The reason we’re getting this error is because Python is running our code top to bottom. When it encounters print(hourly_wage * hours_worked) on line 1, it doesn’t yet know that we’ve defined hourly_wage and hours_worked later in the code. For this reason, we have to make sure to always define our variables before we use them in the code. If we don’t, Python is going to raise a NameError exception, just like we’ve seen in these examples.

Getting values from the user

So far we’ve provided all the values in our Python code, but sometimes we need to get values from the user instead. For example, maybe we want to get the user’s name and age.

Luckily we don’t have to implement something like this from scratch, because Python comes with another function to do this exact job. This function is called input.

We call input in exactly the same way as print, we just need to write the function name and put opening and closing parentheses directly after:

input()

If you run the code above, you won’t see anything in the console, but if you look at the “Run” button in repl.it, you’ll see that it says “Stop”. This means the program is still running. You’ll also find that you can type in the console.

If you press enter, the program will end. That’s because when you press enter, the input function is going to stop accepting user input. Since we have no other code in our program, Python then runs out of code to execute, and terminates the program.

While we can call input by just writing input(), usually we’re going to want to provide some kind of prompt, for the user to know what we want from them. Your first instinct might be to do something like this:

print("Please enter your name:")
input()

That’ll certainly work, but input is actually capable of providing its own prompt. We just need to write the desired prompt inside the parentheses when we call the function:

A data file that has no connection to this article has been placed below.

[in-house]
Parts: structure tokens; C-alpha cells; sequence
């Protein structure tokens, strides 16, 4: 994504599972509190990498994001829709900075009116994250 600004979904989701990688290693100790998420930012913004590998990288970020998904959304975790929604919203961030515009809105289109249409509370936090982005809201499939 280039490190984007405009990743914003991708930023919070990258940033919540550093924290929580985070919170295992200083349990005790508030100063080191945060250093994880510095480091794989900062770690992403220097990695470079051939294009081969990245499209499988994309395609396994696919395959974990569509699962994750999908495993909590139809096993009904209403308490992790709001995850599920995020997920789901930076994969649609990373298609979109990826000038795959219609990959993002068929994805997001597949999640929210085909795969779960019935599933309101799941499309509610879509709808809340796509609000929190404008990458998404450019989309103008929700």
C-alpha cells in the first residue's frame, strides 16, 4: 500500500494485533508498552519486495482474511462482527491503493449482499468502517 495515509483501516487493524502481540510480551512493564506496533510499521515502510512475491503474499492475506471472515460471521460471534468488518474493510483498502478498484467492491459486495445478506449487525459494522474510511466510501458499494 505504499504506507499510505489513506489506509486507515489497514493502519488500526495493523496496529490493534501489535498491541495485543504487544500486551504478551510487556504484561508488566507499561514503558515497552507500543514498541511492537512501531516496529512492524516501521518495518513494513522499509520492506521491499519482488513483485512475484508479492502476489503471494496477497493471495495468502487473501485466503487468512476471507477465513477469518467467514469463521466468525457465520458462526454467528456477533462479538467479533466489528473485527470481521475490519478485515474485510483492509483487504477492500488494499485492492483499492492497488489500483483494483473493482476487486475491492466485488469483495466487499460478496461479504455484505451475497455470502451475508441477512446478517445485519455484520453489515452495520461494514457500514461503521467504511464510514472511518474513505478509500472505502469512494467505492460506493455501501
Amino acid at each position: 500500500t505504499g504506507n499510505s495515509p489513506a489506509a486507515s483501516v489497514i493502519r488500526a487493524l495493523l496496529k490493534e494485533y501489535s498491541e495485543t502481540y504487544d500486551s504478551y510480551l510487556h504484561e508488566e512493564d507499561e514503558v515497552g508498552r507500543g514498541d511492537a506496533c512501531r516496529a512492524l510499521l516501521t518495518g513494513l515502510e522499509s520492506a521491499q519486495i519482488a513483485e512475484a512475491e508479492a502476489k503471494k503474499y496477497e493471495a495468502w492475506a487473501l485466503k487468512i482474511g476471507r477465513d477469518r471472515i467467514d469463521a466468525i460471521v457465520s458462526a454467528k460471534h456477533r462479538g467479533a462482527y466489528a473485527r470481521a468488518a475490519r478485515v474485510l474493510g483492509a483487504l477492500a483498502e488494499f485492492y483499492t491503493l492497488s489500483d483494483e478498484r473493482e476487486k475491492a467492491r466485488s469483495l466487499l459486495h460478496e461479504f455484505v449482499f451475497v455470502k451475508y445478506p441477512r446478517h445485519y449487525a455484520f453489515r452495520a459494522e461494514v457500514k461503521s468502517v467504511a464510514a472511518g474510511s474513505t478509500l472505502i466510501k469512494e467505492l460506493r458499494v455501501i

input("Please enter your name:")

I’d encourage you to run that line of code for yourself, because there’s a bit of a problem. At the moment, the user is writing directly next to the colon I added at the end of the prompt. In order to avoid this, make sure you put a space or two at the end of your prompts. It’s going to make a big difference to the user experience.

input("Please enter your name: ")

The final piece of the puzzle is storing this value somewhere. Remember that function calls are expressions, and therefore evaluate to some value. The input function evaluates to a string which contains whatever the user wrote in response to the prompt. We can therefore assign this string to a variable if we want, like so:

name = input("Please enter your name: ")

If the user enters John, name will end up containing the name, "John" as a string.

Exercises

Now that we’ve covered how to use strings, variables, and the input function, it’s time to practice with some exercises.

  1. Ask the user for their name and age, assign theses values to two variables, and then print them.
  2. Investigate what happens when you try to assign a value to a variable that you’ve already defined. Try printing the variable before and after you reuse the name.
  3. Below you’ll find some code with a number of errors. Try to go through the program line by line and fix the issues in the code. I’d encourage you to try running the program while you’re working on it, as reading the error messages is great practice for debugging your own programs.
hourly_wage = input("Please enter your hourly wage: ')

prnt("Hourly wage: ")
print(hourlywage)
print("Hours worked: ")
print(hours_worked)

hours_worked = input("How many hours did you work this week? ")

You can find solutions to today's exercises here.

I hope this hasn’t been too challenging so far, but if you’re stuck, feel free to join us on our Discord server and ask us any questions. We’d be more than happy to help!

Next time we’re going to be looking at processing user input, and we’ll be diving a little deeper into strings. Hope to see you there!